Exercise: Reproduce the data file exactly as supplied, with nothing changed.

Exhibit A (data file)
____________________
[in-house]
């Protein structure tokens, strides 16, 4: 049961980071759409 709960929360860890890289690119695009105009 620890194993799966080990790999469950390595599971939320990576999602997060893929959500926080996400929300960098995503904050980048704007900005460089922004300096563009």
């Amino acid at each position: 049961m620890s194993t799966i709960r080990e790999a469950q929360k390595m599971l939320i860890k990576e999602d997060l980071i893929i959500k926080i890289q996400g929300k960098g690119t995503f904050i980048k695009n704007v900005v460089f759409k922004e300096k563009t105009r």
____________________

[in-house]
């Protein structure tokens, strides 16, 4: 049961980071759409 709960929360860890890289690119695009105009 620890194993799966080990790999469950390595599971939320990576999602997060893929959500926080996400929300960098995503904050980048704007900005460089922004300096563009």
């Amino acid at each position: 049961m620890s194993t799966i709960r080990e790999a469950q929360k390595m599971l939320i860890k990576e999602d997060l980071i893929i959500k926080i890289q996400g929300k960098g690119t995503f904050i980048k695009n704007v900005v460089f759409k922004e300096k563009t105009r």